## Faster waterlines with OpenMP

This example has three times more fibers, and thus also CL-points, than the original one, but it still runs in a reasonable time of ~15s because (1) I hard-coded the matrix-determinant expressions everywhere instead of relying on a slow general purpose function and (2) the batch-processing of the fibers now uses OpenMP in order to put all those multi-cores to work.

(red=vertex contacts, green=facet contacts, blue=edge contacts)

My initial point-ordering scheme based on a complete breadth-first-search at each CL-point is a bit naive and slow (that's not included in the 15s time), so that still needs more work.

## Waterline toolpaths, part 3

I've written a function that looks at the weave and produces a boost adjacency-list graph of it. The graph can then be split up into separate disconnected components using connected_components. To illustrate this, the second highest waterline in the picture below has six disconnected components: around the beak, belly, and toes(4).  When we know we are dealing with one connected component we pick a starting point at random. I'm then using breadth_first_search from this starting point to find the distance, along the graph, from this starting CL-point to all other CL-points. We choose the point with the minimum distance (along the graph) as the next point. Sometimes many points have the same distance from the source vertex and another way of choosing between them is required (I'm now picking the one which is closest in 2D distance to the source, but this may not be correct). We then mark the newly found CL-point "done", and proceed with another breadth_first_search with this vertex as the source. That means that the graph-search runs N times if we have N CL-points, which is not very efficient...

So, compared to previously, we now have for each waterline a list-of-lists where each sub-list is a loop, or an ordered list of CL-points. The yellow lines connect adjacent CL-points.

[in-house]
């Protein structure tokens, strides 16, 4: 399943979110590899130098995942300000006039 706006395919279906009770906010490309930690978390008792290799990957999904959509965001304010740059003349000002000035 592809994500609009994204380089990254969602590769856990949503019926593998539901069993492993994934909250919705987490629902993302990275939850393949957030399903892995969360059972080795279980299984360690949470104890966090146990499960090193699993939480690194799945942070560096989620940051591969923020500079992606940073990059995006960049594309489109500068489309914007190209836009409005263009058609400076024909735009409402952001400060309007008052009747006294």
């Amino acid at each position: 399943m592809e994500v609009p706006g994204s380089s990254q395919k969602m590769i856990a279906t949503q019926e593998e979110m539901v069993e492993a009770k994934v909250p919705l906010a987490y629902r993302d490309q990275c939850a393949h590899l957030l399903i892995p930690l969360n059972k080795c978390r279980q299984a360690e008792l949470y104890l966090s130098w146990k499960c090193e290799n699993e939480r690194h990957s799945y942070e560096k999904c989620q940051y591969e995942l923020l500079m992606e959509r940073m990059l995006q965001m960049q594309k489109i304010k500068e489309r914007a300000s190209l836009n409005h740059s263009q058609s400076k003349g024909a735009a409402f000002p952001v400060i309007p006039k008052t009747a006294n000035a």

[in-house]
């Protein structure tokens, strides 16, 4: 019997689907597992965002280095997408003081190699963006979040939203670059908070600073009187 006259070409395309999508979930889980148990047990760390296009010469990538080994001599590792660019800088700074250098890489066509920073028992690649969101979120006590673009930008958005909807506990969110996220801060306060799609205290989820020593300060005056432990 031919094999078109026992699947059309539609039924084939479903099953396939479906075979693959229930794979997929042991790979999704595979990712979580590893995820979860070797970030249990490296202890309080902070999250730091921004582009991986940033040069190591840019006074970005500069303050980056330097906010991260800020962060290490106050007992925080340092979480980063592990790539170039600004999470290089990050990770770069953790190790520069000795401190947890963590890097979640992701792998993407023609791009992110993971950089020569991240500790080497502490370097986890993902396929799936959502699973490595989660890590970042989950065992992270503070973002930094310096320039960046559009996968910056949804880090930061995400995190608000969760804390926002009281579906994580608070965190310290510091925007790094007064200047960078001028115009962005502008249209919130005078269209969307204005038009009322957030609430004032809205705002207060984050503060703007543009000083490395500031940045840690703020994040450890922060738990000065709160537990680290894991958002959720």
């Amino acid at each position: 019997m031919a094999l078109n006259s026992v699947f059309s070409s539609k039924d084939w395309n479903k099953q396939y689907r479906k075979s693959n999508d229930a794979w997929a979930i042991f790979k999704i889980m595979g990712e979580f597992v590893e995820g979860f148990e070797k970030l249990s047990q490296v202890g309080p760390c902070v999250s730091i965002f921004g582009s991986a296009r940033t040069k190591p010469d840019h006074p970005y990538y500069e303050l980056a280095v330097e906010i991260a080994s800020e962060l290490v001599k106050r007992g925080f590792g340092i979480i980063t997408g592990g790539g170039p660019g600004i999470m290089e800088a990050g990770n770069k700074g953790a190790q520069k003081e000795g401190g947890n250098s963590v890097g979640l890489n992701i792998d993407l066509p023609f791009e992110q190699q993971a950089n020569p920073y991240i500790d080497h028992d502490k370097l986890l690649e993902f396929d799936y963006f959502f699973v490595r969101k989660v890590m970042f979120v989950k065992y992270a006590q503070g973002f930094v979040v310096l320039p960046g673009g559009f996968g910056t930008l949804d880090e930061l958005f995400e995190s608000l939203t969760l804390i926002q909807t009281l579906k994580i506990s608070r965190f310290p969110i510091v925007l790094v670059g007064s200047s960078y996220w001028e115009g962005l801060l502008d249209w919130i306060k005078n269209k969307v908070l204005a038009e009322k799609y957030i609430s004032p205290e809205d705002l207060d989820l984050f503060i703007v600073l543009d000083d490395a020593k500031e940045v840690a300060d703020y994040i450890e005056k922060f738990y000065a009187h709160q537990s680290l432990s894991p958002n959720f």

There's still a donut-case, where one connected component of the weave produces more than one loop, which the code doesn't handle correctly.

## Waterline toolpaths, part 2

After the proof-of-principle waterline experiments two days ago I've modified the KD-tree search so that triangles overlapping with the cutter can be searched for in the XZ and YZ planes (in addition to the XY-plane, which was needed for drop-cutter). This dramatically reduces the number of triangles which go through the pushCutter function and makes it possible to run some tests on small to medium STL files.

Currently all the CL-points come out of the algorithm in an undefined almost random order. I'm just plotting them all and they are closely spaced, so it looks like a path, but the algorithm has no idea in which order the CL-points should be visited. Before these waterlines are of any use a second algorithm is required which inspects the weave and (a) comes up with the number of "loops" or "rings" (what should we name these?) at each waterline and (b) sorts the CL-points in each loop into the right order. The upstream user of these waterline loops can then decide in which order to visit the waterlines at each z-height, and within one waterline in which order to visit the loops. Any CL-point in a loop is as good as any other, so the upstream user can also choose where to start/stop the toolpath around the loop.